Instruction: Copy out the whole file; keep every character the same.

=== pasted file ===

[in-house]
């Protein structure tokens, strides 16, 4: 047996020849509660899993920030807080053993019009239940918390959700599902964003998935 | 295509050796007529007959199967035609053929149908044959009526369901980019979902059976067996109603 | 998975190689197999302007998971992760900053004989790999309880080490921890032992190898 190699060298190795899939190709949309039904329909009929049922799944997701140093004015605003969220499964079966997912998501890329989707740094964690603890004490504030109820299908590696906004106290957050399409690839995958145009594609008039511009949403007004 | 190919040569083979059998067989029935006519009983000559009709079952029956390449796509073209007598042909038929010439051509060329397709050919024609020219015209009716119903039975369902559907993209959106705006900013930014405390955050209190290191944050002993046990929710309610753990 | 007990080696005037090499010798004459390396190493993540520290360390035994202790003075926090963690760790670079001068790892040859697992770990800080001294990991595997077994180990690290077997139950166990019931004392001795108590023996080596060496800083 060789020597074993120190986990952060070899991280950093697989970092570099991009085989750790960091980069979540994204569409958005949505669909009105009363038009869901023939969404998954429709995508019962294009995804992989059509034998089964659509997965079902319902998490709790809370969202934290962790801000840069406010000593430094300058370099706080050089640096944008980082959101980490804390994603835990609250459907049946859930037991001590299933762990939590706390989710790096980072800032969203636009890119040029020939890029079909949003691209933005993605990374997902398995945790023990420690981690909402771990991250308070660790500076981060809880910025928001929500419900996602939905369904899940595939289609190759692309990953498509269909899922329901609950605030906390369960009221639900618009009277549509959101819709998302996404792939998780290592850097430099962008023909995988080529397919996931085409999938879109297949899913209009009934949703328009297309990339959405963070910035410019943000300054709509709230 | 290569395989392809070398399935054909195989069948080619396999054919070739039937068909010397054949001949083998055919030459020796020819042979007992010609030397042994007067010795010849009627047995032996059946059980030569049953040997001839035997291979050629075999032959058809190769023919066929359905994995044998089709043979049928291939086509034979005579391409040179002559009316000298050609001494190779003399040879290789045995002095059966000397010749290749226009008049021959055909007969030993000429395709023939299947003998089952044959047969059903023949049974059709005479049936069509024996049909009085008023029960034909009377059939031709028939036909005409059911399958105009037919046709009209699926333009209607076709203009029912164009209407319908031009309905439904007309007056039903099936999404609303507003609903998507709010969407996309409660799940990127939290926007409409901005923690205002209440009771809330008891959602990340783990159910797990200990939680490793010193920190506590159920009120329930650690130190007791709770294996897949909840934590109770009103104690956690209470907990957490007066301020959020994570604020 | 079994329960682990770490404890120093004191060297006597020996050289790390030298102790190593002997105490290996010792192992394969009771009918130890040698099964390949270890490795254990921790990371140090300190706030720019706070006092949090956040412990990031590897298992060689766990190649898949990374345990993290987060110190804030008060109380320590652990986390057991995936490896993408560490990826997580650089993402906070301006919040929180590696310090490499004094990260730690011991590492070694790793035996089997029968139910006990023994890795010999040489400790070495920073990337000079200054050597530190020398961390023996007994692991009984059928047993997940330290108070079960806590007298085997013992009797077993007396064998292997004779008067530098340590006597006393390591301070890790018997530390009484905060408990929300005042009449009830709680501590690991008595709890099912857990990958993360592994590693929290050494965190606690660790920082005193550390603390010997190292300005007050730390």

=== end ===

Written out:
[in-house]
């Protein structure tokens, strides 16, 4: 047996020849509660899993920030807080053993019009239940918390959700599902964003998935 | 295509050796007529007959199967035609053929149908044959009526369901980019979902059976067996109603 | 998975190689197999302007998971992760900053004989790999309880080490921890032992190898 190699060298190795899939190709949309039904329909009929049922799944997701140093004015605003969220499964079966997912998501890329989707740094964690603890004490504030109820299908590696906004106290957050399409690839995958145009594609008039511009949403007004 | 190919040569083979059998067989029935006519009983000559009709079952029956390449796509073209007598042909038929010439051509060329397709050919024609020219015209009716119903039975369902559907993209959106705006900013930014405390955050209190290191944050002993046990929710309610753990 | 007990080696005037090499010798004459390396190493993540520290360390035994202790003075926090963690760790670079001068790892040859697992770990800080001294990991595997077994180990690290077997139950166990019931004392001795108590023996080596060496800083 060789020597074993120190986990952060070899991280950093697989970092570099991009085989750790960091980069979540994204569409958005949505669909009105009363038009869901023939969404998954429709995508019962294009995804992989059509034998089964659509997965079902319902998490709790809370969202934290962790801000840069406010000593430094300058370099706080050089640096944008980082959101980490804390994603835990609250459907049946859930037991001590299933762990939590706390989710790096980072800032969203636009890119040029020939890029079909949003691209933005993605990374997902398995945790023990420690981690909402771990991250308070660790500076981060809880910025928001929500419900996602939905369904899940595939289609190759692309990953498509269909899922329901609950605030906390369960009221639900618009009277549509959101819709998302996404792939998780290592850097430099962008023909995988080529397919996931085409999938879109297949899913209009009934949703328009297309990339959405963070910035410019943000300054709509709230 | 290569395989392809070398399935054909195989069948080619396999054919070739039937068909010397054949001949083998055919030459020796020819042979007992010609030397042994007067010795010849009627047995032996059946059980030569049953040997001839035997291979050629075999032959058809190769023919066929359905994995044998089709043979049928291939086509034979005579391409040179002559009316000298050609001494190779003399040879290789045995002095059966000397010749290749226009008049021959055909007969030993000429395709023939299947003998089952044959047969059903023949049974059709005479049936069509024996049909009085008023029960034909009377059939031709028939036909005409059911399958105009037919046709009209699926333009209607076709203009029912164009209407319908031009309905439904007309007056039903099936999404609303507003609903998507709010969407996309409660799940990127939290926007409409901005923690205002209440009771809330008891959602990340783990159910797990200990939680490793010193920190506590159920009120329930650690130190007791709770294996897949909840934590109770009103104690956690209470907990957490007066301020959020994570604020 | 079994329960682990770490404890120093004191060297006597020996050289790390030298102790190593002997105490290996010792192992394969009771009918130890040698099964390949270890490795254990921790990371140090300190706030720019706070006092949090956040412990990031590897298992060689766990190649898949990374345990993290987060110190804030008060109380320590652990986390057991995936490896993408560490990826997580650089993402906070301006919040929180590696310090490499004094990260730690011991590492070694790793035996089997029968139910006990023994890795010999040489400790070495920073990337000079200054050597530190020398961390023996007994692991009984059928047993997940330290108070079960806590007298085997013992009797077993007396064998292997004779008067530098340590006597006393390591301070890790018997530390009484905060408990929300005042009449009830709680501590690991008595709890099912857990990958993360592994590693929290050494965190606690660790920082005193550390603390010997190292300005007050730390």